» 8 months ago, # | ← Rev. 3 →   #include #include using namespace std; #include #include #include int arr; int main() { // your code goes here int t; cin>>t; while(t--){ int n; cin>>n; long long int a[n+1],b[n+1]; for(int i=1;i<=n;i++){ cin>>a[i]>>b[i]; } int count=1;long long int prev=a*b; long long int prev_fac=a; for(int i=2;i<=n;i++){ long long int p1=(a[i]*b[i])/(__gcd(a[i]*b[i],prev)); long long int p2=(prev)/(__gcd(a[i]*b[i],prev)); if(a[i]%p1==0 && prev_fac%p2==0 ){ prev=__gcd(prev,a[i]*b[i]); prev_fac=__gcd(prev_fac,a[i]); } else{ count+=1; prev=a[i]*b[i]; prev_fac=a[i]; } } cout<
 » the solution for F can't be viewed.Also if the complexity for single si is n^3(8000000) and the restriction is 1s, how can this avoid getting TLE?
•  » » 8 months ago, # ^ | ← Rev. 3 →   I pasted my code in editorial. For a more understandable and better written code, I recommend to look into jiangly's submissions (Top1 of this round).On practise, this is very very fast $O(n^3)$ (it can be even improved to $O(n^3/w)$, where $w = 64$, with bitset), a lot of solutions fits into 50ms, and also there is Python solution that fits under 200ms.
•  » » $200^3$ is just $8*10^6$ which is super fast for 1 second on Codeforces' servers.
•  » » » I didn't notice that the sum of $s_i$ is no greater than 200. I thought for each $s_i$ there is a O($n^3$) dp and the total complexity will reach O($n^4$)...$8*10^6$ can be done in 1s is pretty fast though
 » E is a beautiful problem
 » In Problem C I don't understand why using GCD and LCM. can anyone explain it in detail? I really appreciate any help you can provide.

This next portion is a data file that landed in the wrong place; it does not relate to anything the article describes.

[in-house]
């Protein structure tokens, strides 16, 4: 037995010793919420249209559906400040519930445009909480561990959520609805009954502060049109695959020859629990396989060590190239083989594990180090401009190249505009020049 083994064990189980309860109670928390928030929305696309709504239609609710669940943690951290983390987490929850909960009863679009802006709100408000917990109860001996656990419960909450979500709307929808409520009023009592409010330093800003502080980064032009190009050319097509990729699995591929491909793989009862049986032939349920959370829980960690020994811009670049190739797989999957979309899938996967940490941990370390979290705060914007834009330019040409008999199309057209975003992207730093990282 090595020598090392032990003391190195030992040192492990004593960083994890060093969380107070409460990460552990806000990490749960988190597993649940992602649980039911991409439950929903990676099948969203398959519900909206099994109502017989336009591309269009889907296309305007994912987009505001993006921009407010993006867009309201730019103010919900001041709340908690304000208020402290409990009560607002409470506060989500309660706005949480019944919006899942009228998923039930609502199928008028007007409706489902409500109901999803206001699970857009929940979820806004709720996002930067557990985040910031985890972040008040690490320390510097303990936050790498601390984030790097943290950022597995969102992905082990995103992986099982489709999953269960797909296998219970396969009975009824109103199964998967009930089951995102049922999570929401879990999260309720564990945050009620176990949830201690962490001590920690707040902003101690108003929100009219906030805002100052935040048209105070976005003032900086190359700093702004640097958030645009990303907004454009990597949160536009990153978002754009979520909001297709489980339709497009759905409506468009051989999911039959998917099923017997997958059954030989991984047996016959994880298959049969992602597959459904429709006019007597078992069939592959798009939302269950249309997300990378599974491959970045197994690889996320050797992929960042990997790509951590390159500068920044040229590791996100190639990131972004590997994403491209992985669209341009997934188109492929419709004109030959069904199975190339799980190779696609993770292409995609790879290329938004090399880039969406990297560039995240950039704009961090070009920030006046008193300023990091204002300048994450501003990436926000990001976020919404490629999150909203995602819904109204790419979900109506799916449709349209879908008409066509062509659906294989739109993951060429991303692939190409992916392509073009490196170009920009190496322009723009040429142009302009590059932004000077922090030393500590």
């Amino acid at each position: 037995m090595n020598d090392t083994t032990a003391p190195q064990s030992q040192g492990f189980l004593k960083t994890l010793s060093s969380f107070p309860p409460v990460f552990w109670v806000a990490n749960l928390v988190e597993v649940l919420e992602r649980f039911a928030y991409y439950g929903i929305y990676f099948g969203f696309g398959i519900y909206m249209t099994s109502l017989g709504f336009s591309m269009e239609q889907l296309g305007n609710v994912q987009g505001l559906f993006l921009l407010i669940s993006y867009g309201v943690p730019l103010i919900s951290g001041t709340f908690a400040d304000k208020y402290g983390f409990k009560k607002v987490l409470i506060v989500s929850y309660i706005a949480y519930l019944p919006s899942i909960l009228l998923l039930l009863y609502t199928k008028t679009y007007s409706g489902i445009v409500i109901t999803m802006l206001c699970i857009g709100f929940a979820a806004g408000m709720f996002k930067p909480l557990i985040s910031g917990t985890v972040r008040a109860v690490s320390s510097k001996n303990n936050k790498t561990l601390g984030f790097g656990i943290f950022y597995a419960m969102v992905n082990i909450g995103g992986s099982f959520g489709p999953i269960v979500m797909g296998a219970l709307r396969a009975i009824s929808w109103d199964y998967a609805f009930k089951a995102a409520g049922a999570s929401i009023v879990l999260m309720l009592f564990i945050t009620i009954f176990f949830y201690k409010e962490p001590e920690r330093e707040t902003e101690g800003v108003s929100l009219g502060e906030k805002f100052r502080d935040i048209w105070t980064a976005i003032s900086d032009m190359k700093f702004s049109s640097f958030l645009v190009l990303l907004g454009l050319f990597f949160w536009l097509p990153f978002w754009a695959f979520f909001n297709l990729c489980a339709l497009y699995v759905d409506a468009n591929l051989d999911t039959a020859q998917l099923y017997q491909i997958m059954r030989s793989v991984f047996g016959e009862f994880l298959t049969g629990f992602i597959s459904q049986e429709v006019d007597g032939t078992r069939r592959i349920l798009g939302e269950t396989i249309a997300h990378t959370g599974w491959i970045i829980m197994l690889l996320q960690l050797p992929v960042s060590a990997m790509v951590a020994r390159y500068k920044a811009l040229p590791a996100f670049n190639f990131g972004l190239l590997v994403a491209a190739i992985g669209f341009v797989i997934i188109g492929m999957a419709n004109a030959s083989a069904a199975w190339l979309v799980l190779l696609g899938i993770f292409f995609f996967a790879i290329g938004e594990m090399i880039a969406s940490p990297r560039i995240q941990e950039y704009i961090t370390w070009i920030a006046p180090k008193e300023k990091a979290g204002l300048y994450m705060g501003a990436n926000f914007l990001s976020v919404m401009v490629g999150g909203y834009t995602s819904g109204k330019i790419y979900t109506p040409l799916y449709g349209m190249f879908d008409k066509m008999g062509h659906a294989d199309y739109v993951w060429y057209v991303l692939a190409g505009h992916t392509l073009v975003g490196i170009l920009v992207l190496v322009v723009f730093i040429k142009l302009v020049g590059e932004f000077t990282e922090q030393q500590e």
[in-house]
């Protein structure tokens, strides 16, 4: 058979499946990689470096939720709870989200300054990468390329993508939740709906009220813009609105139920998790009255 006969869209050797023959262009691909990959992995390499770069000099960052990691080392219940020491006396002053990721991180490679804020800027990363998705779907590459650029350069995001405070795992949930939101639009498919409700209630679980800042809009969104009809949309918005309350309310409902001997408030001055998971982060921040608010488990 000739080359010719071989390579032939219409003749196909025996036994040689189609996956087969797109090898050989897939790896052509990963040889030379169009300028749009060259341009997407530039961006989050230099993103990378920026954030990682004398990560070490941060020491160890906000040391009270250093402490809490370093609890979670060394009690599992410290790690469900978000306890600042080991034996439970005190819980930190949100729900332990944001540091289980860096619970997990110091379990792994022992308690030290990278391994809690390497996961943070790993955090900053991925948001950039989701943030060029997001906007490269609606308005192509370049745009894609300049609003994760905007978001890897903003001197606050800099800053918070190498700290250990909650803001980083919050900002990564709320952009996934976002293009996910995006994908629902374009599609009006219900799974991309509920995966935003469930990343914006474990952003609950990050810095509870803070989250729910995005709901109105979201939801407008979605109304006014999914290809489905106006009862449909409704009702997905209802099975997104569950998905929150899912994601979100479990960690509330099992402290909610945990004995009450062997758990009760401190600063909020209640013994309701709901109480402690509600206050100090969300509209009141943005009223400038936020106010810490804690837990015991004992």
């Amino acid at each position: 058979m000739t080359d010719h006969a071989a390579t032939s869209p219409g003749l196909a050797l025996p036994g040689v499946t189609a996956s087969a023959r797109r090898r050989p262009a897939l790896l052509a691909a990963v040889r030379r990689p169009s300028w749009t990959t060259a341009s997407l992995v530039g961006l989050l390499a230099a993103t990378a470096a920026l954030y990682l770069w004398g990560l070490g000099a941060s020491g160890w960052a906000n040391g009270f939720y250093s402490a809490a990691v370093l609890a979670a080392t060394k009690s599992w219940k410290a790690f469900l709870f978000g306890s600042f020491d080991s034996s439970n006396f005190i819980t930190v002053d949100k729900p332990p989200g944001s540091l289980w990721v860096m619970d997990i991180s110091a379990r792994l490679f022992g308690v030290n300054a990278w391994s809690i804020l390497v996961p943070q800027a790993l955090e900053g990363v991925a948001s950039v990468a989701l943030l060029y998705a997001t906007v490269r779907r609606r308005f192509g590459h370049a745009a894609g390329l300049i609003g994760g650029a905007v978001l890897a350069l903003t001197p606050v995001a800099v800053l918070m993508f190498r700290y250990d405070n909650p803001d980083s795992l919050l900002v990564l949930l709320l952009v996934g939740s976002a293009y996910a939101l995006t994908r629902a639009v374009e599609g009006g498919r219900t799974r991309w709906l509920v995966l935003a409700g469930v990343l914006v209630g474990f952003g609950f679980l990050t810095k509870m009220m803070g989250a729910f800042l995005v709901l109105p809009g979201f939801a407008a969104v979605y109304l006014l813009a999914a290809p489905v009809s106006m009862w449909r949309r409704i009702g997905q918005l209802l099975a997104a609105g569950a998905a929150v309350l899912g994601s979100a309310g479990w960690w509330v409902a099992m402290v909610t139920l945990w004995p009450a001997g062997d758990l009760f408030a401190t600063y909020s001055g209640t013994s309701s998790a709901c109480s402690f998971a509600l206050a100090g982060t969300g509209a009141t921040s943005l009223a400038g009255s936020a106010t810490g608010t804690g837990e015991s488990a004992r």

•  » » 8 months ago, # ^ | ← Rev. 2 →   let the cost of each pack of candies be $C$. So, it must satisfy that $C = B_i \times D_i$ for each $1 \leq i \leq n$.Thus, All $B_i$ must divide $C$ which means $lcm(B_1, B_2,..., B_n)$ must divide $C$.Now, $D_i$ is a divisor of $A_i$. let, $K_i = \frac{A_i}{D_i}$.$C = B_i \times \frac{A_i}{K_i}$ for each $1 \leq i \leq n$.$K_i = \frac{B_i \times A_i}{C}$ for each $1 \leq i \leq n$.$K_i$ must be an integer which means $C$ must divide $B_i \times A_i$.Thus, $C$ must divide $gcd(B_1 \times A_1, B_2 \times A_2,..., B_n \times A_n)$.
•  » » » You are the God Sir. Believe me You explained it so clearly . My whole lifetime i will not forget this(I am not exaggerating.)I Wish every tutorial are like this. Thanks a lot sir.
•  » » » Nice explanation.
•  » » » 8 months ago, # ^ | ← Rev. 2 →   Is there any proof for these statements or material for reading:- 1. Thus, All Bi must divide C which means lcm(B1,B2,...,Bn) must divide C. 2. Thus, C must divide gcd(B1×A1,B2×A2,...,Bn×An). Please tell me, I am really confused. 
•  » » » » 8 months ago, # ^ | ← Rev. 2 →   [LCM and GCD Universal Property](https://www.cut-the-knot.org/arithmetic/GcdLcmProperties.shtml#:~:text=For%20two%20(positive)%20integers%20N,N)%20%3D%20M%20%C3%97%20N.)
 » My contest went bad. But the overall quality of the problems are really good. I really appreciate the tutorial format too :)
 » For Problem F, the $n^3$ DP can be instead be done in $n\log n$ after a recent preprint. See submission 199466476 (assuming I implemented it correctly). Obviously, this is completely unnecessary.